Anti Poverty Network welcomes Oireachtas Committee Report declaring Direct Provision for Asylum Seekers “not fit for purpose”
The Board of the European Anti-Poverty Network (EAPN) Ireland, a network of national and local organisations fighting poverty, meeting today strongly welcomed the report of the Oireachtas Joint Committee on Public Service Oversight and Petitions which says that
“…the Direct Provision System is not fit for purpose and (they) recommend that it should be replaced with a reception system that respects the dignity of all persons in line with best international human rights practice.”
Ireland is alone among EU member states in not allowing people to work while waiting for the state to decide on their asylum claims. To maintain this ban, Ireland has had to opt out of the EU Directive “laying down minimum standards for the reception of asylum seekers.”
Responding to the report, EAPN Ireland Chairperson Anne Loftus said:
“In years to come, we will look back on the system of direct provision with the same shame which we now feel about institutional abuse in the past.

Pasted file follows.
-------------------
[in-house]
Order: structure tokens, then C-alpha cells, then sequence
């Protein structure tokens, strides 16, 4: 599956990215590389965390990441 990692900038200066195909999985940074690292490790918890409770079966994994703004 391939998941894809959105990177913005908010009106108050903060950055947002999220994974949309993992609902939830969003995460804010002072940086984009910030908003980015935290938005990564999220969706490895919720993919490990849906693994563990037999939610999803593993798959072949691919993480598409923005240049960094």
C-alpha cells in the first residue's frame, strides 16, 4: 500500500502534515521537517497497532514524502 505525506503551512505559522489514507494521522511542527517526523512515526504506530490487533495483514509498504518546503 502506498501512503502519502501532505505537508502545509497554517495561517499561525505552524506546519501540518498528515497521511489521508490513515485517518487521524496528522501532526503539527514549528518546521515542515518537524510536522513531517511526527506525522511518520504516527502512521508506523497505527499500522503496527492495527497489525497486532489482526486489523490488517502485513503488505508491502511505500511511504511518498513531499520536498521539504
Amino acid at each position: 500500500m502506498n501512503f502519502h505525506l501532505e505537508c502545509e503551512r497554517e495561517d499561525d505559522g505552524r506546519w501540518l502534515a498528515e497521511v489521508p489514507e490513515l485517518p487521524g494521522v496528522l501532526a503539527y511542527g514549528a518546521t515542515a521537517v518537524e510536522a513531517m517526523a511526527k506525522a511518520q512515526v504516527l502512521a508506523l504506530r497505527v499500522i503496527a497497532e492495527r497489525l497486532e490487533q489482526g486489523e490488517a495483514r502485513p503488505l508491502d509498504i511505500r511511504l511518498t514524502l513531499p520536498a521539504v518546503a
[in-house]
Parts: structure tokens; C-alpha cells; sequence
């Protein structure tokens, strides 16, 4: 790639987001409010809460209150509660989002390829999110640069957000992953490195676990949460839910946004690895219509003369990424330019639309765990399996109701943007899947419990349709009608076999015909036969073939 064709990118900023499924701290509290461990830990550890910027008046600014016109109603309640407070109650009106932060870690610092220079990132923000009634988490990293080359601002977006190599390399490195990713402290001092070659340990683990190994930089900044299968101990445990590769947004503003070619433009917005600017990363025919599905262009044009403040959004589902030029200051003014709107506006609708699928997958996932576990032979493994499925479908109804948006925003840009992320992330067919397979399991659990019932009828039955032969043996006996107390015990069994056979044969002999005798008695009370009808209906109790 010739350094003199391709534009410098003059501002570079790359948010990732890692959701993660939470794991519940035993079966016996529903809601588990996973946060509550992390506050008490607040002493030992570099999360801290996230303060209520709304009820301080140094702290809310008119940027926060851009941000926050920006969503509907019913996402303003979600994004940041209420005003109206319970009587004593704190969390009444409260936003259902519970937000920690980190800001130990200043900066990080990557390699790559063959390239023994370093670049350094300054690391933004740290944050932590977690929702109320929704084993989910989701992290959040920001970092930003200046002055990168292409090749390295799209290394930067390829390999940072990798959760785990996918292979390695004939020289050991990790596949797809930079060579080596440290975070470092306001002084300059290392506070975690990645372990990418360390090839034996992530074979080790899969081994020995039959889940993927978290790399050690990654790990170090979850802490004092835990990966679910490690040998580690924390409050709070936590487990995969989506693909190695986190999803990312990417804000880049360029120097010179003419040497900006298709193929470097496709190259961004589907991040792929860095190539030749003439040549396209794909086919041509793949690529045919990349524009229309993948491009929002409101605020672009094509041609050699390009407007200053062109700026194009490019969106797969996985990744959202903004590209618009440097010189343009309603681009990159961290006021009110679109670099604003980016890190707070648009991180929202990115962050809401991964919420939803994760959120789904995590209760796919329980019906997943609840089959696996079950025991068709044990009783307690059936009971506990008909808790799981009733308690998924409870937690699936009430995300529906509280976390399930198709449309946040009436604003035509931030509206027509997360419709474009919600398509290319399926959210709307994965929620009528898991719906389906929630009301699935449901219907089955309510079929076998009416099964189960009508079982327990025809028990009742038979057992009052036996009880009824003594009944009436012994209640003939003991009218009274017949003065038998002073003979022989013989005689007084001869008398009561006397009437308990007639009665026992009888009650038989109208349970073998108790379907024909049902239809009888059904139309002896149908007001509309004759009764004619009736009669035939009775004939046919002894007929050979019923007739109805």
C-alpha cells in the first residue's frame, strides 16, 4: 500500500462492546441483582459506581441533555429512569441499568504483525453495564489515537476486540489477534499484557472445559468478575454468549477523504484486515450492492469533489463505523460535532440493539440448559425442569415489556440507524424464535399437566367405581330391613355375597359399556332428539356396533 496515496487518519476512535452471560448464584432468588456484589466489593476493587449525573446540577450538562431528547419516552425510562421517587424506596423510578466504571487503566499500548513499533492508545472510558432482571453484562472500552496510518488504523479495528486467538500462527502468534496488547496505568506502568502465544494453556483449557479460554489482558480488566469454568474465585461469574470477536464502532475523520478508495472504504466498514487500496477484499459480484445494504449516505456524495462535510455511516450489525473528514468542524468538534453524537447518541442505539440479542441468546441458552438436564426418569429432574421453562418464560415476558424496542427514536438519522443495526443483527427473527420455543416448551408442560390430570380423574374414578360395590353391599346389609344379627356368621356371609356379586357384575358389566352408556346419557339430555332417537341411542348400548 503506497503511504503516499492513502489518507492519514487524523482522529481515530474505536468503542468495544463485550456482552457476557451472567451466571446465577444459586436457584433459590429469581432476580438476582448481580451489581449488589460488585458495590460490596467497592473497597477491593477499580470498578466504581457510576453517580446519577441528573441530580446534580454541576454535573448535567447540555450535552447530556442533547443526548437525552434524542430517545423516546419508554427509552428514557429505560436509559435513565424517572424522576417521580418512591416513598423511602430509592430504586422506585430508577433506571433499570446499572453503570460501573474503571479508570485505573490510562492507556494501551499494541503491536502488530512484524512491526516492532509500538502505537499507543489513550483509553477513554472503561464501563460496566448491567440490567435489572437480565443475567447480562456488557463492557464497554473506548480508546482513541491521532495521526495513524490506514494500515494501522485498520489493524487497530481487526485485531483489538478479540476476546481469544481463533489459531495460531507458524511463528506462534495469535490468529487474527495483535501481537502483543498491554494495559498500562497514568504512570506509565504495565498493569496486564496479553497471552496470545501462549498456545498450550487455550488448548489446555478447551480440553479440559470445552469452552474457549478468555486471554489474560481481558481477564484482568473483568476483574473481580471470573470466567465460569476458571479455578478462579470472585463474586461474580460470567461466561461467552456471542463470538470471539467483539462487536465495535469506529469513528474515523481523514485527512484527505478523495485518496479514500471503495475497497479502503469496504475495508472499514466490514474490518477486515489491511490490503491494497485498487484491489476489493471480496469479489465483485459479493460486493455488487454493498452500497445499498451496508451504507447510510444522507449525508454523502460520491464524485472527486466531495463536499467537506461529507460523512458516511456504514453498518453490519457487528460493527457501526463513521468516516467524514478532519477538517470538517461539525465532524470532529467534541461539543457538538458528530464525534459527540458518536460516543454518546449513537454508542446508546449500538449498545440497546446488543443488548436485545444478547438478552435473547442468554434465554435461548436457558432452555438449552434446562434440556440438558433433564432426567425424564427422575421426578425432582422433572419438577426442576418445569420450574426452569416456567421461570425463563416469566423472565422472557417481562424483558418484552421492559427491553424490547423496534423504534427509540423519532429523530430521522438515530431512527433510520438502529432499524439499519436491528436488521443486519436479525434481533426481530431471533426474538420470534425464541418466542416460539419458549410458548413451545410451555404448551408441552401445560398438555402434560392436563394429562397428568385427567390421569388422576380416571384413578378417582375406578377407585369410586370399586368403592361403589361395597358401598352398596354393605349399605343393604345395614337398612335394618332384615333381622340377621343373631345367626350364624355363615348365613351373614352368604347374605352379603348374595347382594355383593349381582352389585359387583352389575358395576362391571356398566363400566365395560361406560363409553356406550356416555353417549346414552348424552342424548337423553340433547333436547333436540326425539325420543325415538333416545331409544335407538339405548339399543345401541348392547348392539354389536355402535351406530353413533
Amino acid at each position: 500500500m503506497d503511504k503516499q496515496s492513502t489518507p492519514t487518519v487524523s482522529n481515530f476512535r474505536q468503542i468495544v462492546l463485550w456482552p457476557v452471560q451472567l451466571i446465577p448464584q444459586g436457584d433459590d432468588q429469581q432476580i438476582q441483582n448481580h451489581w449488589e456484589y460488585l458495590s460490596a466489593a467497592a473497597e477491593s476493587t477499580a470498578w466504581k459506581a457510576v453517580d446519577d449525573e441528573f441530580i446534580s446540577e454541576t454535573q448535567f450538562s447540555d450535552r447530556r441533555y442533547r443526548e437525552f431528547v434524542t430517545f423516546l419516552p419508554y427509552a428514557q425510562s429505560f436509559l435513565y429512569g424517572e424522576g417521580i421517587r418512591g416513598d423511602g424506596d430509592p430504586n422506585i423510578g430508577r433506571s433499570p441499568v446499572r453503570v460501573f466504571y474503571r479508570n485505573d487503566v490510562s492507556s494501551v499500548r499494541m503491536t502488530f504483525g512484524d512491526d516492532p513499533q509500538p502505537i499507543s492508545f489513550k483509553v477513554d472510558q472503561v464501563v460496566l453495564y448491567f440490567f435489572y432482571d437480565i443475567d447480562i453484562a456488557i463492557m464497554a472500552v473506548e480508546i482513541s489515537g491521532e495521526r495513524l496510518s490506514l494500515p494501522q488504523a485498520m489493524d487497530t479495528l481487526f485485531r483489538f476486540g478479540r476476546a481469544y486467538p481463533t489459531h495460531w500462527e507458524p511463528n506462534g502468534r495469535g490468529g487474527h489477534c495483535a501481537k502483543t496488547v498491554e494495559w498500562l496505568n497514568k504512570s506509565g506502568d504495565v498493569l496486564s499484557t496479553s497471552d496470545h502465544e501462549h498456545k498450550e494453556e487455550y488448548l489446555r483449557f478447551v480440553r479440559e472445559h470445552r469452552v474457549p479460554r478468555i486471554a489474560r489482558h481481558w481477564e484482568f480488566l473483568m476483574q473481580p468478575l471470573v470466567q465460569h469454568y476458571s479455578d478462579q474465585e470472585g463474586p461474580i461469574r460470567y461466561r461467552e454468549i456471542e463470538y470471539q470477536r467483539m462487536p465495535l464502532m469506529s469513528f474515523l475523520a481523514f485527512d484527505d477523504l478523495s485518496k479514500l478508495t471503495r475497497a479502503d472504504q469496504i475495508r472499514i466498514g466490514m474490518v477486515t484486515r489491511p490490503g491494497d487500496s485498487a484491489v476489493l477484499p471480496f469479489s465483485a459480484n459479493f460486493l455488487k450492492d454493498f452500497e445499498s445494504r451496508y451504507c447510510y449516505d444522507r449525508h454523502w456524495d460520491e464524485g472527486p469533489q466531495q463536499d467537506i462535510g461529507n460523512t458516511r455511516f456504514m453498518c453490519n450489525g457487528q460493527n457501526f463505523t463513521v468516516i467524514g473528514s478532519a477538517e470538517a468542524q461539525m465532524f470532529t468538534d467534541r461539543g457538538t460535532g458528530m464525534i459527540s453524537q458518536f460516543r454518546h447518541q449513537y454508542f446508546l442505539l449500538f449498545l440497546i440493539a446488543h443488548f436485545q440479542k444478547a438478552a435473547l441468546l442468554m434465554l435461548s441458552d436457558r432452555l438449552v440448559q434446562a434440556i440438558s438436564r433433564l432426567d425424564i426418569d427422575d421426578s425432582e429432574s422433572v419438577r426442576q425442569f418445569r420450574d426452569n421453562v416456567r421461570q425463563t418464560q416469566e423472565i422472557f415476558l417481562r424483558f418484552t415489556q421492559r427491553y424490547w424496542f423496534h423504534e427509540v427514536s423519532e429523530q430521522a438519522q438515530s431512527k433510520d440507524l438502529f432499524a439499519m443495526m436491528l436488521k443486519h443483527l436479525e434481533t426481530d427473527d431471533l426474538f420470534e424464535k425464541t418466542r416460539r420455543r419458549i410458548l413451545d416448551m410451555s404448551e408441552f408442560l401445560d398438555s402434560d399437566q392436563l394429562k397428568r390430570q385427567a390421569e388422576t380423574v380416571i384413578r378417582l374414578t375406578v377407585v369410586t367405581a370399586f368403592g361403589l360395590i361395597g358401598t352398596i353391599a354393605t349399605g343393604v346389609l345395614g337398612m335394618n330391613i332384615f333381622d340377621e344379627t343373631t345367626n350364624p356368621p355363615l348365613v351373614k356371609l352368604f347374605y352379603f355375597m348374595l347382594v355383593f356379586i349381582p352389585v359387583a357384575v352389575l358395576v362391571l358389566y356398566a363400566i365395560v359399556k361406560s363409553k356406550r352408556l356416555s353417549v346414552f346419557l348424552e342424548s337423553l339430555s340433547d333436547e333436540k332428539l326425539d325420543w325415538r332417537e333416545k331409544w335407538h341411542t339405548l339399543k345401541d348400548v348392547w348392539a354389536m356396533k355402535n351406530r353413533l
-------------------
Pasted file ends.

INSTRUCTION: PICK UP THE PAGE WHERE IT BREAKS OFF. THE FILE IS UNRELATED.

“Confining people to a life where they are not allowed to work, to study as adults or even to cook for themselves and their families and to live on €19.10 a week is inhuman. It is designed to enforce poverty, deskilling and hopelessness and prevent people making a contribution to society into the future.”
The Board also called on the Ministers responsible to move without delay to implement the specific recommendations of the report (annexed to this statement) including those relating to increasing the allowance; the right to work for asylum seekers; transparency of the system to the Ombudsman for Public Service and the Ombudsman for Children and the application of the Freedom of Information Acts; and protection of health and children..
Anne Loftus continued:
“Asylum seekers in Ireland have suffered enough, and the reputation of our country has been tarnished. They cannot wait another few years – we need change now to bring us into line with acceptable human rights standards”